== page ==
|Not sure if this was the offending kingfisher or not, but that bill sure looks like it can bite hard!|
I'm amazed at how much they fitted in to the week. There was lots of practical work - wader watching most days and nights.
Then there was mist netting and cannon netting where birds are trapped (passerines in the mist nets, waders in the cannon nets), stored in bags or crates (to calm them and prevent them injuring themselves) then banded, weighed, measured, assessed and otherwise processed before being released.
Then there were classroom lectures and presentations - how to identify waders, bird anatomy (including a dissection), migration, moult patterns, how to deal with the paperwork side of birding - using ebird and filing a rare bird report among other things. They looked at the ecology of the area more broadly - taking samples of the sand, using microscopes to study the small creatures the birds foraged for and investigating the plants plus other creatures that live in the area. This included a spider walk but Miss 14 has real spider phobia (her older brother had to be hospitalised for a spider bite once and I think this has put her off even though she was far too young to remember the incident herself), so one of the tutors took her on a frog walk instead!
There were also presentations by some students on bird projects they were involved with plus plenty of informal learning such as the course coordinator (who got into birding via art) who spent one lunchtime giving her pointers to improve her field sketches. Although she was by far the youngest person there - by at least 20 years - she had a fantastic time. She added at least twelve new species to her year list; five of them new to her life list as well.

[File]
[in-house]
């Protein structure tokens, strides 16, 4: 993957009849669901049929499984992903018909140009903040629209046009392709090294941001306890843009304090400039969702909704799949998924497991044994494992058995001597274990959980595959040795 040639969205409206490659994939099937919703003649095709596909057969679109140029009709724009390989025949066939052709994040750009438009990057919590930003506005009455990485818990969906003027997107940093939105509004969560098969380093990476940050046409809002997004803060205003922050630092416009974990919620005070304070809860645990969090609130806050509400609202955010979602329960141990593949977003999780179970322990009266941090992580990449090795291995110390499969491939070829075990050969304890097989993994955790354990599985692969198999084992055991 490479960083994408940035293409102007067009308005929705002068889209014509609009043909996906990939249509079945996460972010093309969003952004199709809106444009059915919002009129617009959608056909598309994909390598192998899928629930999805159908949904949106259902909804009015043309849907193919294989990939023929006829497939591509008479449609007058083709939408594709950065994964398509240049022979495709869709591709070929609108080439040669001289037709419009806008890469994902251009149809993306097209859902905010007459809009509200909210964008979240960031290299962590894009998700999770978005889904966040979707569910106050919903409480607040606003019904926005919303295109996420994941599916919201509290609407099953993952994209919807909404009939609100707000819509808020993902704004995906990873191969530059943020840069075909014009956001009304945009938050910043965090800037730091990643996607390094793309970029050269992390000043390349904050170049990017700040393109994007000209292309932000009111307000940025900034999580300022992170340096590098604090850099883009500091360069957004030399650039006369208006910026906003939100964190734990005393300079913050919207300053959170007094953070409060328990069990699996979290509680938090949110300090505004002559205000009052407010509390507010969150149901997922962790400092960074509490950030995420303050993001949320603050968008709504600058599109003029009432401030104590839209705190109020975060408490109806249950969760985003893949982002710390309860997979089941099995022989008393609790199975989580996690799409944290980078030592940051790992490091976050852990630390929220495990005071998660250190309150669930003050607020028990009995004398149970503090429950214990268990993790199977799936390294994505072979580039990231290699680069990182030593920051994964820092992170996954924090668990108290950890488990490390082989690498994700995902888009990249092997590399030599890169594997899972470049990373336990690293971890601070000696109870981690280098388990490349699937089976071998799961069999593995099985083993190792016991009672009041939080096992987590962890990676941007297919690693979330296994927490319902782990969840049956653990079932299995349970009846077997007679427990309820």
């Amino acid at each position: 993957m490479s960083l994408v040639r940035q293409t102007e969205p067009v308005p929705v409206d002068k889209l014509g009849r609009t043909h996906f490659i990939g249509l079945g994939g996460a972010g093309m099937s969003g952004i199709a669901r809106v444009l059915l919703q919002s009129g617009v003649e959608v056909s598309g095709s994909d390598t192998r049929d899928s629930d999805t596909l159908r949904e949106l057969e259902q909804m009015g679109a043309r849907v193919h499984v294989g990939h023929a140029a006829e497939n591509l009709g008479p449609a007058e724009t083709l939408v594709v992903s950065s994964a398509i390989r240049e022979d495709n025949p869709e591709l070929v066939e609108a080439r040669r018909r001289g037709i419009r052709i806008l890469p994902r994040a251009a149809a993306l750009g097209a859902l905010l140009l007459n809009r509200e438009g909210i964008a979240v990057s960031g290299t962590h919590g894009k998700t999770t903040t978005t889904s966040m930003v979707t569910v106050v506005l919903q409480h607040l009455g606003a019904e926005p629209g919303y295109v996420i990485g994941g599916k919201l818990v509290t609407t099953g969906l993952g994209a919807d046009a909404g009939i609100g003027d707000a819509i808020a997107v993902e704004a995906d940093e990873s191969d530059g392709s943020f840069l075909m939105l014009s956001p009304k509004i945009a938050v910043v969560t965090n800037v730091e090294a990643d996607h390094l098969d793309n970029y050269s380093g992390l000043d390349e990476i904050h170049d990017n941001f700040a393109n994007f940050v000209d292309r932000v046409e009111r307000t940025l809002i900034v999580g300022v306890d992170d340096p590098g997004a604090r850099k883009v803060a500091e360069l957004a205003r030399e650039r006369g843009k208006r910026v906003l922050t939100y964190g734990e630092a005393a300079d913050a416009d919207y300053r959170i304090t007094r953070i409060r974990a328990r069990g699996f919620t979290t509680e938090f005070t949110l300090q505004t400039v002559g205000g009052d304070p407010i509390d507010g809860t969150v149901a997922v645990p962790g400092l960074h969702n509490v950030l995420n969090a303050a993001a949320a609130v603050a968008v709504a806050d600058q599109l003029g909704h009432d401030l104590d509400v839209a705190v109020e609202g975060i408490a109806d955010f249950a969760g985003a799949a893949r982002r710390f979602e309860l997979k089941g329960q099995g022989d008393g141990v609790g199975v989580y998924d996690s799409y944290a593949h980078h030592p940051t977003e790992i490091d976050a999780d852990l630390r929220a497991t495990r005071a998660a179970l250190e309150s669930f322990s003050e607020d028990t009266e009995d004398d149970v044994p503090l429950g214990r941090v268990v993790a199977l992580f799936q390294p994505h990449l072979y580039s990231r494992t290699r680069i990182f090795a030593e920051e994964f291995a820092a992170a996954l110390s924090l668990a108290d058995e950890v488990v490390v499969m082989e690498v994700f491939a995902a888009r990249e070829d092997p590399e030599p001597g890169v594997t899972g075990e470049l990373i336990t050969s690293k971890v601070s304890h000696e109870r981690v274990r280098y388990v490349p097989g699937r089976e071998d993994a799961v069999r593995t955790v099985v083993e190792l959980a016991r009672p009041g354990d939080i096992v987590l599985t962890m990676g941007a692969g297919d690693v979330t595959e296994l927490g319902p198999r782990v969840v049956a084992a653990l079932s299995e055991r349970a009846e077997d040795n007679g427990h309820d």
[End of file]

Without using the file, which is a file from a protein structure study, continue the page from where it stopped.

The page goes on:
|A New Zealand Dotterel - one of the new additions to Miss 14's life list.|
By seeing a much larger number of birds in one place than we get down here - hundreds of knots seen every day as opposed to us occasionally seeing one or two - her familiarity and thus ease of identification improved. Plus she got to actually handle birds and learn from a variety of different experts. Despite being really tired - some days involved getting up at 4:15am and she could not be described as a morning person - she was buzzing when she arrived home and hasn't stopped since. All in all a fantastic start to the year for her.
In other news Mr 17 landed his first real part-time job. He has been delivering circulars for several years but will soon start as a bakery assistant in the same supermarket Miss 20 works in. He'll be working a few more hours than I'm entirely comfortable with so I've made it clear that if he can't keep up with his homeschool work then the job will have to go. Neither Mr 22 nor Miss 20 had real jobs until they were at university (we preferred to support them and enable them to focus on learning) but different children need different things and I think a job is just what he needs.
I spent all week battling what seem to be an inner ear viral infection. The bad news is there is nothing that can be done but wait for it to run its course. The good news is that is usually 7-10 days so I'm hoping I'll soon be free of it. When the vertigo hits it is really debilitating and I can't move for several hours. As a result I've been sticking close to home all week, which meant I missed the annual Busker's Festival.
We ended the week with a family video - The Birder's Guide to Everything. Because as you know we (at least Miss 14 and me) just can't get enough of all things bird related around here!
Linking up with Kris's Weekly Wrap-Up.